Ember 1.0 RC6.1, RC5.1, RC4.1, RC3.1, RC2.1 RC1.1 Released

– By Tom Dale

Because many Ember.js apps allow users to interact with private data, we take security issues very seriously.

In fact, we're one of the few JavaScript projects that has a clearly outlined security policy and a low-traffic mailing list exclusively for security announcements.

We want developers to know that they can trust Ember enough to build their businesses on top of it.

In that spirit, today we are announcing the release of Ember.js 1.0 RC6.1, RC5.1, RC4.1, RC3.1, RC2.1 and RC1.1. These are all security releases that address a potential XSS security issue you can learn more about by following this link:

It is recommended that you update immediately. In order to ease upgrading, the only major change in each release is the security fix.

We would like to thank Mario Heiderich of Cure53 for responsibly disclosing this issue, working with us on the patch and the advisory, and having patience while we went through our security procedure for the first time.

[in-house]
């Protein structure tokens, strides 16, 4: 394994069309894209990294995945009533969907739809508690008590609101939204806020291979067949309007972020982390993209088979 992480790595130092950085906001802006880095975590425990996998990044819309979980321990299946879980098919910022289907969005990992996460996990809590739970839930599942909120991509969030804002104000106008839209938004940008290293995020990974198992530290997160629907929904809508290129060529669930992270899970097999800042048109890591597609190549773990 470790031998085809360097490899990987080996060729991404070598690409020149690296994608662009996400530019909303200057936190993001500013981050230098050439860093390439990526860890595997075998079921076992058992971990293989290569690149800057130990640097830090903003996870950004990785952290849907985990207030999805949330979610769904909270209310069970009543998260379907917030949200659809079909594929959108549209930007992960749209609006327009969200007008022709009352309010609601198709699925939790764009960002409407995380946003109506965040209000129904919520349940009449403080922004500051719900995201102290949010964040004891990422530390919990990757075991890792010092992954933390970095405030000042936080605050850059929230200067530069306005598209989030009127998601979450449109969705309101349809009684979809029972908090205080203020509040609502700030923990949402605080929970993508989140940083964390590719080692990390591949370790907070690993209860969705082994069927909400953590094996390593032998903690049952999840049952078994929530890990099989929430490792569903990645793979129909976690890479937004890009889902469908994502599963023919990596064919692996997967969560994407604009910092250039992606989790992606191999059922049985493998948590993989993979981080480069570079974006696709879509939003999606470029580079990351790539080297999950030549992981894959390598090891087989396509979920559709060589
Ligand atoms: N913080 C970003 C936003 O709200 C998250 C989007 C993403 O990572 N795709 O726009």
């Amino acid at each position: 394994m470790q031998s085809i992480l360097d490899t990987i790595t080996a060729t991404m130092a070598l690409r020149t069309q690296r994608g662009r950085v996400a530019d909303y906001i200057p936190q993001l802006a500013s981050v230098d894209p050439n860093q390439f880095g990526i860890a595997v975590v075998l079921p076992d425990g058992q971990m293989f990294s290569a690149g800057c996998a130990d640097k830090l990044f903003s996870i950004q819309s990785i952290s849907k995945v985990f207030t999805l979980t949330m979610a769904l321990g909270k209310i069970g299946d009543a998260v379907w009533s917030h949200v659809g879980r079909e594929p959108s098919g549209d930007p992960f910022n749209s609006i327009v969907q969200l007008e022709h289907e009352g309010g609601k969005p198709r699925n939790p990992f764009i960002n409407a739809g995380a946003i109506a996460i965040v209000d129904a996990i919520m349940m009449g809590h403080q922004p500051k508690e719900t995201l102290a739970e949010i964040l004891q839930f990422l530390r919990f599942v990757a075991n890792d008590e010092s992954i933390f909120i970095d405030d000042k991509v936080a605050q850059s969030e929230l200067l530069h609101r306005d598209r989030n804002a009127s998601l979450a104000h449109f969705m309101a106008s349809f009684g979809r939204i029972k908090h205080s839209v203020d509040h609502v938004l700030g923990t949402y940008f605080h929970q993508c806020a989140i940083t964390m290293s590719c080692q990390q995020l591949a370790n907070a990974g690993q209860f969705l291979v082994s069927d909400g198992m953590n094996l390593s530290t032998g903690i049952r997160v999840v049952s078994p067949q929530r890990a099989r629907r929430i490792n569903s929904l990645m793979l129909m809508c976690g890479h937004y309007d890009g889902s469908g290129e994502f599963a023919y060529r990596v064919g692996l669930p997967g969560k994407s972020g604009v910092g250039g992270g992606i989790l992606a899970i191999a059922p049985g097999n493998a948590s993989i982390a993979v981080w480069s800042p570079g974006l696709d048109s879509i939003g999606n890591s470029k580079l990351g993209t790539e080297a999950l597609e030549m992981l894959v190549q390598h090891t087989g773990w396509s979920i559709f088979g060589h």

Like a smoke detector or fire extinguisher, having a security procedure is something that you hope that you don't need; but when you need it, you're glad you have it.

We hope that we can set an example for other projects in the JavaScript world when it comes to taking security seriously. Initiatives like the Node Security Project are a step in the right direction.

We are very fortunate that this security issue is low severity. Due to the sandboxed nature of the web browser, there are far fewer possible exploit vectors for a JavaScript MVC framework to worry about than a traditional server-side framework.

That being said, we will remain vigilant in ensuring that even small security issues are taken care of properly. If you discover what you believe may be a security issue in Ember.js, we ask that you follow our responsible disclosure policy.

Lastly, thanks to Yehuda Katz, Stefan Penner and Kris Selden, who donated their valuable time to reviewing the patch, auditing other code for similar vulnerabilities, and preparing the new releases.